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8A – The Herald

Monday, October 10, 2011

www.delphosherald.com

w w . d e l p h o s h e r a l d

Weekly athletic schedule

For Week of Oct. 10-16 TODAY Boys Soccer Van Wert at Spencerville, 5 p.m. Elida at Lima Central Catholic,

7 p.m. Girls Soccer Jefferson at Cory-Rawson, 5 p.m. Lincolnview at Allen East, 5 p.m. Liberty-Benton at Van Wert, 5

p.m. Fort Jennings at St. Marys, 7 p.m. Bluffton at Crestview (NWC), 7

p.m. Volleyball Lincolnview at New Knoxville, 5:30 p.m. Wayne Trace at Jefferson, 6 p.m. Minster at Spencerville, 6 p.m. Columbus Grove at Kalida (PCL),

6 p.m. TUESDAY Boys Soccer Fort Jennings at Ottoville (PCL),

7 p.m. Kalida at Bluffton, 7 p.m. Girls Soccer Ottoville at St. John’s, 5 p.m. Elida at Defiance (WBL), 7 p.m. Continental at Kalida (PCL), 7

p.m. Van Wert at Ottawa-Glandorf (WBL), 7 p.m. Volleyball St. John’s at Fort Recovery (MAC), 5:30 p.m. Celina at Elida (WBL), 5:30 p.m. Jefferson at Columbus Grove (NWC), 6 p.m. Ottoville at Lima Temple Christian,

Spencerville

at

Lincolnview,

5

p.m. Ottawa-Glandorf at Van Wert (WBL), 5 p.m. Defiance at Elida (WBL), 7 p.m.

Girls Soccer Allen East at Jefferson (NWC),

5 p.m. St. John’s at LCC, 5 p.m. Van Wert at Coldwater, 5 p.m. Fort Jennings at Ottoville (PCL),

7 p.m. Crestview at Kalida, 7 p.m. Volleyball New Knoxville at St. John’s (MAC), 5:30 p.m. Elida at Defiance (WBL), 5:30

p.m. Kalida at Jefferson, 6 p.m. Continental at Ottoville (PCL), 6

p.m. Van Wert at Ottawa-Glandorf (WBL), 6 p.m. Co-ed Cross Country

MAC at Coldwater, 5 p.m. FRIDAY Football Fort Recovery at St. John’s (MAC), 7:30 p.m. Jefferson at Sidney Lehman, 7:30

p.m. Crestview at Spencerville (NWC), 7:30 p.m. Columbus Grove at Paulding (NWC), 7:30 p.m. Elida at Bath (WBL), 7:30 p.m. Wapak at Van Wert (WBL), 7:30

p.m. Boys Soccer New Knoxville at Ottoville, 7 p.m.

6

p.m. (V only) Paulding at Spencerville (NWC),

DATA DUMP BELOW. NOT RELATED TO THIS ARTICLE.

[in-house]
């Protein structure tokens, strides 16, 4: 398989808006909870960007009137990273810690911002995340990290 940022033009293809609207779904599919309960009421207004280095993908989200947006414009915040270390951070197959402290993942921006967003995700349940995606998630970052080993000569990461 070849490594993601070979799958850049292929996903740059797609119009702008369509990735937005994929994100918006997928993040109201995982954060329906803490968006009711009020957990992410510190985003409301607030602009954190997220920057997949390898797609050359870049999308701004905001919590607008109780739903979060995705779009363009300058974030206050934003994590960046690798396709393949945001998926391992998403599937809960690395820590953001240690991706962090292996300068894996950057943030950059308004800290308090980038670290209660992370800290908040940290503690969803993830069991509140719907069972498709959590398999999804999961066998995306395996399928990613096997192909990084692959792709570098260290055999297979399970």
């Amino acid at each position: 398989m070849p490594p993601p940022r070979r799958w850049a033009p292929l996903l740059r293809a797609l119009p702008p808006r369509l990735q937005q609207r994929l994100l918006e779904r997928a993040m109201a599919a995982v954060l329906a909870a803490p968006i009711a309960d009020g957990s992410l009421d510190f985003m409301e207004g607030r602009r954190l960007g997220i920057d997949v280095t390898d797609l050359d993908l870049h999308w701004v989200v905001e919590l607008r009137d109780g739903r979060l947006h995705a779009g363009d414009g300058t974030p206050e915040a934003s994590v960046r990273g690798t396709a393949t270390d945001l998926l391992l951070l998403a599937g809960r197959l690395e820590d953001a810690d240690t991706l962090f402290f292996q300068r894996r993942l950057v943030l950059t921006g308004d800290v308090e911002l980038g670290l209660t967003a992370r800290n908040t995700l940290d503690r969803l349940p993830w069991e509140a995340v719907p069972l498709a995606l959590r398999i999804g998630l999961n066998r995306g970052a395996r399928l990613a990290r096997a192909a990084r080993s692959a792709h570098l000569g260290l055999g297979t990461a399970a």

SATURDAY Boys Soccer

6

p.m. Lincolnview at Allen East (NWC),

Fort Jennings at Shawnee, 1 p.m. Ottawa-Glandorf at Kalida, 7

6

p.m. Pandora-Gilboa at Kalida (PCL),

p.m.? Girls Soccer

6

p.m. St. Marys at Van Wert (WBL),

Fort Jennings at Elida, noon? Volleyball

6

p.m. Crestview at Ada (NWC), 6 p.m. Co-ed Cross Country Ottoville at Ottawa-Glandorf, 5

Lincolnview and Antwerp at Van Wert, 10 a.m. Columbus Grove at Ottawa- Glandorf, 10 a.m.

p.m.

Hicksville at Crestview, 10 a.m.

WEDNESDAY

Co-ed Cross Country

THURSDAY

WBL at Kenton, 9 a.m.

Boys Soccer

NWC meet at Paulding, 10 a.m.

NatioNal league ChampioNship series

By CHRIS JENKINS The Associated Press

MILWAUKEE — Even before the first pitch, the

Milwaukee Brewers took a swing at the St. Louis Cardinals. Come Sunday, the Brewers swapped their barbs for bats —

and just kept bashing. Needing a comeback in the NL championship series opener, Milwaukee turned to its power duo of Ryan Braun and Prince

Fielder, then got a clutch hit from Yuniesky Betancourt to beat the Cardinals 9-6. The Brewers celebrated wild- ly as the big hits came during a rapid-fire rally. “It’s the playoffs, bro,” Fielder said. “You’ve got to let

it all out.”

Braun launched a 2-run, 463- foot homer in the first inning and added a 2-run double during a 6-run burst in the fifth. Fielder hit a 2-run homer and the typical- ly light-hitting Betancourt added

a 2-run homer to cap it. The mid-game turnaround came so fast that the crowd wasn’t done cheering Braun’s big hit when Fielder went deep. “I don’t even know if I heard the ball come off Prince’s bat,” Brewers manager Ron Roenicke said. “I knew it was a good swing and came off nice but when you can’t hear the ball, the sound of it, because of all the people yell- ing. I wasn’t sure what was going to happen there until I saw the ball flight.” At least for one game, the bit- ter NL Central rivals avoided any on-field confrontations in their first postseason matchup since the 1982 World Series. That’s despite an already

tense atmosphere that gained some steam when Brewers starter Zack Greinke let it slip on Saturday that some of his teammates don’t like the Cardinals’ Chris Carpenter — a comment that drew a stern rebuke from Cardinals manager Tony La Russa. Greinke hinted that he heard a few comments from the Cardinals’ dugout Sunday but he said it was nothing out of the ordinary. “They’re yelling from the dugout some but most teams do that,” Greinke added. “Everyone always makes fun of me grunt- ing when I throw a fastball. It’s kind of funny sometimes but no big deal.”

The atmosphere was tense even before the first pitch, as La Russa was showered with boos during pregame introductions. He calmly tipped his cap to the crowd. La Russa said afterward that